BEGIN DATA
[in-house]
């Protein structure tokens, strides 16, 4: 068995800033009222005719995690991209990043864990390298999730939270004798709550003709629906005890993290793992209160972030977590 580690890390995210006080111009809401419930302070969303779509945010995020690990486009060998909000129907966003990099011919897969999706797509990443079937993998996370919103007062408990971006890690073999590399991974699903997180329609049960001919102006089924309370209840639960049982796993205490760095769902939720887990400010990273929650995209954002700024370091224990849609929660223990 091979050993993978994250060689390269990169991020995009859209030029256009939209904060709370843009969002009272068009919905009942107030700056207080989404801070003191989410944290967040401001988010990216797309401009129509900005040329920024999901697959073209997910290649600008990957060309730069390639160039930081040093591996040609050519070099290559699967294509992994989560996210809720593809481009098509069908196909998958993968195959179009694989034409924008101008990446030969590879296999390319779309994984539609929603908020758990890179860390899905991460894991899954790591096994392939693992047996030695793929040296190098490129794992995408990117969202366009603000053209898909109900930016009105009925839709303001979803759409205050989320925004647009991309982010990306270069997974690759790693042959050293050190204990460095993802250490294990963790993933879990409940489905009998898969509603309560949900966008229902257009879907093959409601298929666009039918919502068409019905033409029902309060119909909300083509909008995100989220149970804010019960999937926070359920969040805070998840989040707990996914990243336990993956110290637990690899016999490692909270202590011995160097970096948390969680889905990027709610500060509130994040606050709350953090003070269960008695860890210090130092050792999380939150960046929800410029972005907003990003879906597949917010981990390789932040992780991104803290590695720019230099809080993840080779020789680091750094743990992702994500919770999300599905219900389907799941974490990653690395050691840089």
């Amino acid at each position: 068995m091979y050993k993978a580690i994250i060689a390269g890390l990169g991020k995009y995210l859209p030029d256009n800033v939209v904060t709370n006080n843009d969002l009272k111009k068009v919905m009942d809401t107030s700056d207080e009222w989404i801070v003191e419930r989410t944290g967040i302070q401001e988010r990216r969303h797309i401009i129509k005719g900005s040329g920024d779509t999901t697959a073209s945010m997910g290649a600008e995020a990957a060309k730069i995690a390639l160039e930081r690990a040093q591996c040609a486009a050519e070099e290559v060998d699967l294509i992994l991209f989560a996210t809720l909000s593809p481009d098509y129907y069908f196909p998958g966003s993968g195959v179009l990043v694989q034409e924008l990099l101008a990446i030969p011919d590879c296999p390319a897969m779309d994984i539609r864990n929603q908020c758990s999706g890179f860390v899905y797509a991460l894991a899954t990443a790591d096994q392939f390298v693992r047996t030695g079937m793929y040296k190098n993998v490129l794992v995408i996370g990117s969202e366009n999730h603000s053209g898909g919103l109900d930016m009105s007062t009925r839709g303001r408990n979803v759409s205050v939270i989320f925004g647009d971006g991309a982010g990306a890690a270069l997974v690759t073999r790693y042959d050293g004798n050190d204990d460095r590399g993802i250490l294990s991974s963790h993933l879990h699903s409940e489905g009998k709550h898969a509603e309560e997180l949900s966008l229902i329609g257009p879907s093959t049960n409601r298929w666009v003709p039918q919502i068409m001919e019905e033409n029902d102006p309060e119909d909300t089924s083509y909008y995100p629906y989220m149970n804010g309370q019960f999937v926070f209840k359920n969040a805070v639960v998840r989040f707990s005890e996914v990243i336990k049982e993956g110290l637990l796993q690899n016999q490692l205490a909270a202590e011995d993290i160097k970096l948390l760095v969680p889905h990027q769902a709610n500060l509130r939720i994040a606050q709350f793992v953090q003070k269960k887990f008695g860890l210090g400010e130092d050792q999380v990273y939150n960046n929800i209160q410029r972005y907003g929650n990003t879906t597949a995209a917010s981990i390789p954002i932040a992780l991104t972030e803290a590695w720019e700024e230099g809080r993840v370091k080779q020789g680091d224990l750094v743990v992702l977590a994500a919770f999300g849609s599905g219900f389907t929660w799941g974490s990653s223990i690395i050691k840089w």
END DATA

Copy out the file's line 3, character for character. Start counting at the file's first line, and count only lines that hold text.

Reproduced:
């Amino acid at each position: 068995m091979y050993k993978a580690i994250i060689a390269g890390l990169g991020k995009y995210l859209p030029d256009n800033v939209v904060t709370n006080n843009d969002l009272k111009k068009v919905m009942d809401t107030s700056d207080e009222w989404i801070v003191e419930r989410t944290g967040i302070q401001e988010r990216r969303h797309i401009i129509k005719g900005s040329g920024d779509t999901t697959a073209s945010m997910g290649a600008e995020a990957a060309k730069i995690a390639l160039e930081r690990a040093q591996c040609a486009a050519e070099e290559v060998d699967l294509i992994l991209f989560a996210t809720l909000s593809p481009d098509y129907y069908f196909p998958g966003s993968g195959v179009l990043v694989q034409e924008l990099l101008a990446i030969p011919d590879c296999p390319a897969m779309d994984i539609r864990n929603q908020c758990s999706g890179f860390v899905y797509a991460l894991a899954t990443a790591d096994q392939f390298v693992r047996t030695g079937m793929y040296k190098n993998v490129l794992v995408i996370g990117s969202e366009n999730h603000s053209g898909g919103l109900d930016m009105s007062t009925r839709g303001r408990n979803v759409s205050v939270i989320f925004g647009d971006g991309a982010g990306a890690a270069l997974v690759t073999r790693y042959d050293g004798n050190d204990d460095r590399g993802i250490l294990s991974s963790h993933l879990h699903s409940e489905g009998k709550h898969a509603e309560e997180l949900s966008l229902i329609g257009p879907s093959t049960n409601r298929w666009v003709p039918q919502i068409m001919e019905e033409n029902d102006p309060e119909d909300t089924s083509y909008y995100p629906y989220m149970n804010g309370q019960f999937v926070f209840k359920n969040a805070v639960v998840r989040f707990s005890e996914v990243i336990k049982e993956g110290l637990l796993q690899n016999q490692l205490a909270a202590e011995d993290i160097k970096l948390l760095v969680p889905h990027q769902a709610n500060l509130r939720i994040a606050q709350f793992v953090q003070k269960k887990f008695g860890l210090g400010e130092d050792q999380v990273y939150n960046n929800i209160q410029r972005y907003g929650n990003t879906t597949a995209a917010s981990i390789p954002i932040a992780l991104t972030e803290a590695w720019e700024e230099g809080r993840v370091k080779q020789g680091d224990l750094v743990v992702l977590a994500a919770f999300g849609s599905g219900f389907t929660w799941g974490s990653s223990i690395i050691k840089w």